The problem is this part of the book doesn’t get the prominence it deserves until page 233. Until then we get a tangled, disconnected tale of people and gossip, like the 42 eyeglazing pages devoted to the squabbling among the members of Save Venice, a well-meaning American fund-raising organization that finances preservation and restoration of the city’s art and architecture. Throughout, the tone is bland and detached, a voice reminiscent of rambling articles in the old New Yorker under the laissez-faire editorship of Mr. Shawn.

Much of this is presented in the form of interminable reconstituted dialogue of the New Journalism school that quickly becomes both unconvincing and tedious. Mixed in are passages of purple, like the description of officials discussing the Fenice, who speak beneath a painted ceiling where “legions of tormented souls languished in Palma Giovane’s Cycles of Purgatory, in silent mockery of their every word.” Elsewhere, the city’s “sinister moods” are attributed to “the unfathomable mind of the East.” Oh, please.

And while there are enough references to Harry’s Bar, a vastly overrated eatery with prices to match, to ensure a lifetime of free lunching on its mediocre food, there is scant mention of the real problems facing Venice and its ordinary citizens. Little things like slowly sinking into the lagoon. Or the frequent acqua alta flooding and the novel, $3 billion project of tidal barriers to control it, or the pervasive problem of the destructive moto ondoso wave motion churned up by powerboats, undermining the foundations of canalside buildings. These are the things I found real Venetians, the ones who never go within a gondolier’s oar of Harry’s Bar, talking about the last time I was there.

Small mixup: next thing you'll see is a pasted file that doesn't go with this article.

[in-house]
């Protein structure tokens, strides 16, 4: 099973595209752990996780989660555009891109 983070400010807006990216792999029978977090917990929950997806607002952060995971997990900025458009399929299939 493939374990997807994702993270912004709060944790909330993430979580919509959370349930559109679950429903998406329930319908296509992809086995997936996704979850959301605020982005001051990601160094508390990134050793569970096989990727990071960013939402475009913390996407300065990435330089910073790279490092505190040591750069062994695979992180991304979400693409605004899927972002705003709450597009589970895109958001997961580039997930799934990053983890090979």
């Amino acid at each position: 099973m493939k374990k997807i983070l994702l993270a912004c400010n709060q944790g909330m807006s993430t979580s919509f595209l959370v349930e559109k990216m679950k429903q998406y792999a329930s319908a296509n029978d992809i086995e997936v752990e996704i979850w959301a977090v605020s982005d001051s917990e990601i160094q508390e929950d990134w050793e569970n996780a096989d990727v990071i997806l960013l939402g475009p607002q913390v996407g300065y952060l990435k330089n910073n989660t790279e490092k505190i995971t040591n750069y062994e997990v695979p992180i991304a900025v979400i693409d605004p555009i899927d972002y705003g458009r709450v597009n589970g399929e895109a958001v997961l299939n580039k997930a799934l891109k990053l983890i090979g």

Similarly, the book is sorely deficient in anything useful or interesting for travelers. Without being a guidebook, sans addresses, recommendations or telephone numbers, a graceful, literate portrait could have whetted the appetite for the city, rather than painting it as a decadent grotesquerie full of corruption, feuds, scandal, and eccentrics. When a friend packing for a stay in Venice asked me whether “that book you’re reviewing” was something he should take along, I had to say no.

Finally, one misses a sense of wonder at this most wonderful of cities: a personal, literate sense of place that Berendt, obviously a talented writer, could have given us if he hadn’t gone for calculated formula instead. Something, for example, resembling this passage from Jan Morris’s sonorous vintage classic, Venice: “It is a gnarled but gorgeous city… the whole scene seems to shimmer — with pinkness, with age, with self-satisfaction, with sadness, with delight.”

I know, comparisons are odorous. But when a writer is brave or foolhardy enough to take on Venice, he’s asking for it.